A PCT application is an international application that allows you to reserve your priority in most countries with a single filing. Once you have a PCT application on file, your application undergoes a form of “preliminary examination” in which the international search authority renders a patentability opinion. With this opinion, you can choose to enter Patent Examination on a country-by-country basis – one-by-one, or all at once (Europe has a unified patent office for each member of the EU, while Asian countries have separate patent offices). Any country that is member to the PCT (Patent Cooperation Treaty) must honor the patent priority established by your international patent application, but there is still an examination process.
If you are considering international protection, the PCT application is a good tool to lock down your priority in most of the world with a single filing. Having made this single filing, you will then have 30 months to decide in which countries you’d like to obtain a patent based on your PCT application. Without a PCT application, you’d need to separately apply for a patent in each country with different rules and regulations, all within 12 months of whichever country you filed in first (assuming that the first-filing jurisdiction is recognized by the subsequent jurisdiction).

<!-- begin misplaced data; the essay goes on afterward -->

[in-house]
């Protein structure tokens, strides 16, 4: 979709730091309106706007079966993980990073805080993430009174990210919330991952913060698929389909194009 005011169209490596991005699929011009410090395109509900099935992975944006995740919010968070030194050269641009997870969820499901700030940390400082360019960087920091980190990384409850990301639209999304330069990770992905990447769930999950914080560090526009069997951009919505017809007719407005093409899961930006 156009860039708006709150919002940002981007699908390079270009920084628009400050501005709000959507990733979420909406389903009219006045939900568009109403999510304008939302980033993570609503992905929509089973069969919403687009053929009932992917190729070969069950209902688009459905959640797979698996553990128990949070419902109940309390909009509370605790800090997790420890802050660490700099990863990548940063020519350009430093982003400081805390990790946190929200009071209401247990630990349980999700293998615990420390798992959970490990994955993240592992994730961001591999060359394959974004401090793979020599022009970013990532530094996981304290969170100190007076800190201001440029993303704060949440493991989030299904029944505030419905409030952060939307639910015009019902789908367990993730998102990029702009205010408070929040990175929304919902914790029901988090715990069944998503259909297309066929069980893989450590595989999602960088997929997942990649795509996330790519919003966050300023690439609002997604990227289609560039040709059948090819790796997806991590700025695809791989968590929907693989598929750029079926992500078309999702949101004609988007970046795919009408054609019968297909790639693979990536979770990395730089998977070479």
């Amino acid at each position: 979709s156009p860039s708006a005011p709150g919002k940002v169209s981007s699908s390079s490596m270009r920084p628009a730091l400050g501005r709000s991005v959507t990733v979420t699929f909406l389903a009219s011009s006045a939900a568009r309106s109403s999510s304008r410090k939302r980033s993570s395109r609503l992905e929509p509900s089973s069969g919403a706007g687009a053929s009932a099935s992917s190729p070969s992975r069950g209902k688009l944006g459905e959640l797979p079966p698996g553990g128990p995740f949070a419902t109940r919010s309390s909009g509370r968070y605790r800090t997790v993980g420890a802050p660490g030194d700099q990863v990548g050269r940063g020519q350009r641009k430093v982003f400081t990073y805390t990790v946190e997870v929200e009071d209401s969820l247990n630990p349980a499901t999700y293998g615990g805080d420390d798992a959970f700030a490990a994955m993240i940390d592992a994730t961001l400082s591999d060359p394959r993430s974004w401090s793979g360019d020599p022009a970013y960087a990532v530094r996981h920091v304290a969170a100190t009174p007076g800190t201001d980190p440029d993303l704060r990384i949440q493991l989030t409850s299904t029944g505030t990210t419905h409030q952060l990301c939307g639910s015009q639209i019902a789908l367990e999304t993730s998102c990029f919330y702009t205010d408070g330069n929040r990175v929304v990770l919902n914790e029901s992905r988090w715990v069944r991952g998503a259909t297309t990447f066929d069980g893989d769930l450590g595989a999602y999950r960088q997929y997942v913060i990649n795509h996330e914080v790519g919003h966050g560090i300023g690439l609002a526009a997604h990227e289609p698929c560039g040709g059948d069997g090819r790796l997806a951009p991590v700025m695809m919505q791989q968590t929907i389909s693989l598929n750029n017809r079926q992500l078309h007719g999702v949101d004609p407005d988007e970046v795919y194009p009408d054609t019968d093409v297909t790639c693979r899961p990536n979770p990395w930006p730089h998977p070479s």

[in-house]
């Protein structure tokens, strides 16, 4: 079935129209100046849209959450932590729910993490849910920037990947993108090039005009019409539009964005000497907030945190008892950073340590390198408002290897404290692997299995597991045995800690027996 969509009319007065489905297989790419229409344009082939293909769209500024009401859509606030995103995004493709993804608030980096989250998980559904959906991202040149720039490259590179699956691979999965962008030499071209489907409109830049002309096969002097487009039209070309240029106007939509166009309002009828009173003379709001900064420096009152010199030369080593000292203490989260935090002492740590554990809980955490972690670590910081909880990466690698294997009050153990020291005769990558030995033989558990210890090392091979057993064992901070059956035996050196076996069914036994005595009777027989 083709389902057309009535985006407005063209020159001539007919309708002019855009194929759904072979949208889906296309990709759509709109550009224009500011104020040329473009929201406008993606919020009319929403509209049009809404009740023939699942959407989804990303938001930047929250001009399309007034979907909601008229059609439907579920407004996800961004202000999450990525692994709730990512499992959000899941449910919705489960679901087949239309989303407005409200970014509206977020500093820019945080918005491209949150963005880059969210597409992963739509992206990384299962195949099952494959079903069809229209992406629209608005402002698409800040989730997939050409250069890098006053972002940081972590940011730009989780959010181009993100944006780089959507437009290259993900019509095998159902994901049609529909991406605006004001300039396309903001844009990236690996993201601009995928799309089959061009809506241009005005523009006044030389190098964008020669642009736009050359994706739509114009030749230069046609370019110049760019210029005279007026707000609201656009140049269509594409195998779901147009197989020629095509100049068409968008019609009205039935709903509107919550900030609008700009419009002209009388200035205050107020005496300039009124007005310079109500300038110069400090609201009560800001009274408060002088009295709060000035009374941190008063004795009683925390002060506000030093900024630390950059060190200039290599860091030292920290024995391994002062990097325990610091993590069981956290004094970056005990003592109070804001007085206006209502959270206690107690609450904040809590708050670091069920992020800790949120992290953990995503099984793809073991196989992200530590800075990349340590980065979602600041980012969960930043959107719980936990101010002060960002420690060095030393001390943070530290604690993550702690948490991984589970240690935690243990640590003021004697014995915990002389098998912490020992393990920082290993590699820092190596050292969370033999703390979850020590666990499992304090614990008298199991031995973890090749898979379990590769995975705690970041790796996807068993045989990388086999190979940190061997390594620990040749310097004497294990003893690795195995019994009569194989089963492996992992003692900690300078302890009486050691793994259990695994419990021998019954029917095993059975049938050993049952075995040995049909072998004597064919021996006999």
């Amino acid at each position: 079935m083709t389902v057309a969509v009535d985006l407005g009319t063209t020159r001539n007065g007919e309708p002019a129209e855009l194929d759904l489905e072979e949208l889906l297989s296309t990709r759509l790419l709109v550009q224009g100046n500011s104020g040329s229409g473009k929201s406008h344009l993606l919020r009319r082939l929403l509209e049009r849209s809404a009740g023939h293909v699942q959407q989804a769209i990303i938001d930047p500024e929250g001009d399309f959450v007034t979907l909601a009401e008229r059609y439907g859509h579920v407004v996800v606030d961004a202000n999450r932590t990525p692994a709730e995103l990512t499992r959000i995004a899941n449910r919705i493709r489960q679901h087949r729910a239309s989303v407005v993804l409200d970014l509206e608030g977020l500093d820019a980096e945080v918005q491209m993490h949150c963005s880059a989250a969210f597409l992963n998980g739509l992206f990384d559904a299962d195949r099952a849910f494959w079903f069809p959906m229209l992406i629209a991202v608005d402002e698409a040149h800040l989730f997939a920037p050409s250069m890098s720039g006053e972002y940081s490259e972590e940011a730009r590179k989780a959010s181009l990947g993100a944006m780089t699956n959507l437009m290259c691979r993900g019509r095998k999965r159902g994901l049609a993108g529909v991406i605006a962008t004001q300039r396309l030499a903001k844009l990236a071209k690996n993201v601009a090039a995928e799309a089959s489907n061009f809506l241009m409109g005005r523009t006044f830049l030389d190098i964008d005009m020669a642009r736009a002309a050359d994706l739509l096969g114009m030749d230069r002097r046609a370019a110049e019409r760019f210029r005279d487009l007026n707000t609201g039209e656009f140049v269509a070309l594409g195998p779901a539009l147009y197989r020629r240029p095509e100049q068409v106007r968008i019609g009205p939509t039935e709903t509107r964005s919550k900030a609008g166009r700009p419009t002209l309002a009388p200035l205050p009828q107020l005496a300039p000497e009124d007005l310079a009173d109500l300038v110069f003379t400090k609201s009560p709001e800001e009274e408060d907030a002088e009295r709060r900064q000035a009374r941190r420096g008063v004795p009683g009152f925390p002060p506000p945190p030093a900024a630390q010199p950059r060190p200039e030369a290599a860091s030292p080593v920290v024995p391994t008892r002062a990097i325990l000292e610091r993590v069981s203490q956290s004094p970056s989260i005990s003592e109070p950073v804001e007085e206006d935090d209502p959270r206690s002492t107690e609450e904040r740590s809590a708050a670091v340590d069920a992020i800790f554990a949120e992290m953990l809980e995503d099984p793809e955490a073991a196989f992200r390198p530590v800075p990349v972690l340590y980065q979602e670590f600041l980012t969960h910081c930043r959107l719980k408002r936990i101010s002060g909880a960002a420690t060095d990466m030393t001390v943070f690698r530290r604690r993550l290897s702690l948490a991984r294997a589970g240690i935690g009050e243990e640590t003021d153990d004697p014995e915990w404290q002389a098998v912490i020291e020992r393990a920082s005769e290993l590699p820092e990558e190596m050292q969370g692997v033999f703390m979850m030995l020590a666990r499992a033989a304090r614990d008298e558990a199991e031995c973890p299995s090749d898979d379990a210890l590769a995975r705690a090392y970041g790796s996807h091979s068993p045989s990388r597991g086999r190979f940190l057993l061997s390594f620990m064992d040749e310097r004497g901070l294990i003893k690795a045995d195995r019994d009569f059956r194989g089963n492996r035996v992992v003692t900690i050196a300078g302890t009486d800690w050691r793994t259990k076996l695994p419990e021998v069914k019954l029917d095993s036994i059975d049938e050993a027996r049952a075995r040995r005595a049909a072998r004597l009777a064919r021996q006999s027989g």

If you’re unsure about international patent protection, you can start out with a patent filing in the US. As soon as you file a formal, non-provisional U.S. Patent Application, you have a period of one (1) year to decide if you want to pursue international patent protection (better known as a Patent Cooperation Treaty (PCT) application). This one year deadline is an important date to consider, as some foreign countries will not grant you patent rights if you’ve publicly disclosed your invention without first filing a patent application before your public disclosure. Alternatively, you can file a PCT directly without having first made a US Filing.
If you are interested in more detail related to your situation it is best to speak with an attorney.
Yuri Eliezer heads the intellectual property practice group at Founders Legal. As an entrepreneur who saw the importance of early-stage patent protection, Yuri founded SmartUp®. Clients he has served include Microsoft, Cisco, Cox, AT&T, General Electric, the Georgia Institute of Technology, and Coca-Cola.
Source: Smartup Legal